Get stories and expert advice on all things related to college and parenting.
I Love Watching My Son CompeteChristine Carter
You are not alone. There is an army of strong parents waiting in the wings to embrace you, support you, and understand your cascade of emotions.
Perhaps your daughter dated the opposite sex throughout college and then one day she announced that she will be transitioning to a man. Gender and sexuality can be complicated and sometimes fluid, concepts those of us over 40 had no idea about in our formative years. You may have grown up thinking that gay people fit into a certain definitive mold, and your child acted “straight” through the years, only to seemingly suddenly reveal their same sex attraction. It’s OK to feel confused and take time to process this big news.
Perhaps your son, like mine, didn’t fit the “boys will be boys” stereotype. Perhaps your daughter, who everyone always pegged “just a tomboy,” was really expressing herself and sending a different message. Maybe it was just a mother’s intuition.
Even though you may have had a sense for a while, the moment your child “comes out,” and positively affirms that they are indeed LGBTQIA+ is often a time full of a range of emotions for everyone involved.
Your child may use terms you’re unfamiliar with. Ask them about it. Most of us have heard of the LGBT words: Lesbian, Gay Bisexual and Transgender. The “Q” can be all encompassing for any of these orientations and also for ones that aren’t specified, such as pansexual. The “I” is for Intersex and the “A” for asexual and the “+” for anyone else who feels part of the community. For me, a “+” can also include a Mom, a Dad or an Ally.
Some kids come out loud and proud while using a social media reveal. I’ve seen numerous Coming Out TikToks, while my own son chose to come out with a lengthy and heartfelt Instagram post. Other kids are more private with their coming out process. Some teens confide their sexuality within their tight inner circle of friends, and their family is last to know. Others entrust only their parents with their secret until the timing is right to tell others.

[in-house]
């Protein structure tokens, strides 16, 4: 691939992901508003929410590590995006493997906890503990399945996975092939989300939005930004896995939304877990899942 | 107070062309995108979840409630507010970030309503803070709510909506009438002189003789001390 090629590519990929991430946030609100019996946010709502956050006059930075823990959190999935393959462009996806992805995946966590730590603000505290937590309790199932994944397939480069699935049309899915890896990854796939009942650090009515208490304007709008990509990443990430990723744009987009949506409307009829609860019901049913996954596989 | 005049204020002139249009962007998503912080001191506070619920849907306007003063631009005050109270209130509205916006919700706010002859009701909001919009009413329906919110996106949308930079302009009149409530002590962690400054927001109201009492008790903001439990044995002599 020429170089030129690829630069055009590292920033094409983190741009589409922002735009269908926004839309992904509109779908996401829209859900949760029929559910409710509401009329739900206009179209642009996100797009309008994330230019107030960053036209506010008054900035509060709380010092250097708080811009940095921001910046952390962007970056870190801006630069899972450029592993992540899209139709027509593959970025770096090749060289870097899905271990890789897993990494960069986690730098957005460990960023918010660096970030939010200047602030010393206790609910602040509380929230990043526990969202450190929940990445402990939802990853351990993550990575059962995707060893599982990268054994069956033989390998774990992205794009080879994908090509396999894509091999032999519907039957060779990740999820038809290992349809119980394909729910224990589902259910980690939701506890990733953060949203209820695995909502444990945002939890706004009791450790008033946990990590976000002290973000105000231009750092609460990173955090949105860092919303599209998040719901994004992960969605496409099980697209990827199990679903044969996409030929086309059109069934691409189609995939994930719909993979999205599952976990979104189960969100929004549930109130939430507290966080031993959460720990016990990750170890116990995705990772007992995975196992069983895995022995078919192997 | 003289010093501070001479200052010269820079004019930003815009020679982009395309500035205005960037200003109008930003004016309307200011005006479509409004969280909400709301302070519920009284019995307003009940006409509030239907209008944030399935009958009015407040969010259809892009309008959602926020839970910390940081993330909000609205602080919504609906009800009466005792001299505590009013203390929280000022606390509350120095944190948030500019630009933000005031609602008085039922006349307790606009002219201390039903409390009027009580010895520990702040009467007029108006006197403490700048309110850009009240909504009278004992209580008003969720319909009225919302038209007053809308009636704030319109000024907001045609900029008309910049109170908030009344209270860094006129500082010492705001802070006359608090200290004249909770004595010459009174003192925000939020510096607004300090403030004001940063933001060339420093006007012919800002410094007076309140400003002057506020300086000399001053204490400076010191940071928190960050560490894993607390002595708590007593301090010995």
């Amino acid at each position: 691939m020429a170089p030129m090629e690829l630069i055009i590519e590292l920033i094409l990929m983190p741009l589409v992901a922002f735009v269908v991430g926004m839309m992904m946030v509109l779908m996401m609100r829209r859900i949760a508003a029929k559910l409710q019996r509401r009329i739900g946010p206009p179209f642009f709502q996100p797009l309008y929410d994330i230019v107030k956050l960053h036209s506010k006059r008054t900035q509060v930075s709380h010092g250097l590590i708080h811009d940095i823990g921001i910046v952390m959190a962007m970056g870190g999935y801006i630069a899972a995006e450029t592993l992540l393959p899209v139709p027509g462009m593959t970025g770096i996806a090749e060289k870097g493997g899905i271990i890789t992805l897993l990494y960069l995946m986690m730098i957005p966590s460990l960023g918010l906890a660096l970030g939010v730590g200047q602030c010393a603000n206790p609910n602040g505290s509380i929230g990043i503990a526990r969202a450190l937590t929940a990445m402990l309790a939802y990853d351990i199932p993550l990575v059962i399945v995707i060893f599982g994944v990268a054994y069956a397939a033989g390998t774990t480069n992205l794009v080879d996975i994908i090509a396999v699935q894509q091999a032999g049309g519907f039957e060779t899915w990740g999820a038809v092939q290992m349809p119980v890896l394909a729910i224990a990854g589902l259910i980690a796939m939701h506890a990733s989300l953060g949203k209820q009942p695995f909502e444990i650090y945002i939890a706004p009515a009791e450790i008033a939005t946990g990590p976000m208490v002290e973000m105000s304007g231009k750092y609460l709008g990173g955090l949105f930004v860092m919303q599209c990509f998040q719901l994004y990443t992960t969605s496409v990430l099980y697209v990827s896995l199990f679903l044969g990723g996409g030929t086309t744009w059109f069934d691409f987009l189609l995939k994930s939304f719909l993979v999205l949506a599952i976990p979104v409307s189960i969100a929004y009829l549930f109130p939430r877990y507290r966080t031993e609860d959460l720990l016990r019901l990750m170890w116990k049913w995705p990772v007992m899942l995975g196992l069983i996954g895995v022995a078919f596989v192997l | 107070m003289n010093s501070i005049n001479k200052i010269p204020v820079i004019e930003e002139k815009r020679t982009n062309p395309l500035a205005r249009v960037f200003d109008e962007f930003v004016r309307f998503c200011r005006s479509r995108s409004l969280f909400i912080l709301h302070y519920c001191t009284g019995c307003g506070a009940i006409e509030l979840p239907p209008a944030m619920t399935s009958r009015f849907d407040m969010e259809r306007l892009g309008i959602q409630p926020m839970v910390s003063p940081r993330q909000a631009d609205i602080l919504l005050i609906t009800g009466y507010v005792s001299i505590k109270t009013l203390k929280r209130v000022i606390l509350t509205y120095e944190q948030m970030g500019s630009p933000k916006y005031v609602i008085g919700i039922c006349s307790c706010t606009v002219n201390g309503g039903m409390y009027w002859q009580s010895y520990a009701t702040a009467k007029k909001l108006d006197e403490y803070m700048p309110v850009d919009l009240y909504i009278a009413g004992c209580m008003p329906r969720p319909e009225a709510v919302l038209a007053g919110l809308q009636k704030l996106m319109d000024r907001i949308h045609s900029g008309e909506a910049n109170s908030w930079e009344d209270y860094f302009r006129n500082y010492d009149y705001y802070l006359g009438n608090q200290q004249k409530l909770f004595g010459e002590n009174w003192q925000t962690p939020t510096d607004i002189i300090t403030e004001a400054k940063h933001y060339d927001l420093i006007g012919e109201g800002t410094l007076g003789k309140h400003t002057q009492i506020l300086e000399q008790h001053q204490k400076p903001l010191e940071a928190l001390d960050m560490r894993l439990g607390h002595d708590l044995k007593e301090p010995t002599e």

You may feel happy, relieved, sad, scared, angry, confused or all of the above when you find out your child is gay. There is no one right way to feel. The best thing you can do for yourself and your child is to continue to love them and support them through this journey of self-exploration and growth.
Depending on how “out” your child has chosen to be, ask them if it is okay to share this news with others. As a parent of a gay child, you may be surprised how many people react with love and understanding. Besides supportive family and friends, you can find others through online and local support groups that can lift you up in love.
I was lucky in that my friends were understanding, but I also felt that I would benefit from support from people who could relate firsthand. I reached out to my local PFLAG: a nationwide group that holds regular meetings for parents of gay children (no matter the age). I attended my first meeting and cried. It’s not that I didn’t fully support my son, because I do. It’s just that I was in a truly safe space to mourn the original vision I had for my son. It was also the place where I could begin to start the journey to fully appreciate the new future for all of us. It's also where I learned about Truvada, a daily pill aimed at combating HIV within high risk groups (gay men for example). It was a wonderful experience to meet all these other family members and hear their stories and learn from them.
Being a parent to a gay child can often add an extra layer of worry and fear.
Discrimination is real in many places and there is more work to be done. But the good news is that gay rights have come a long way since we were young. I am so grateful that my son will be able to get married and we can still have that mother-son dance I’ve always dreamed of.
June is Pride month. Post-pandemic Pride may still be a little quieter this year, but I will change my profile picture in solidarity, donate to an LGBTQ cause and reflect on the queer community and my place within it.
The way I look at it is simple: Love is Love. Whether you are gay, straight, bi, pan, asexual and everything in between.
As parents, it continues to be our job to love and protect and support our children. You got this.
When your college student starts their first semester, it’s not just a big deal for them. It’s a big deal for you, too. Get the First Semester Guide for College Parents now!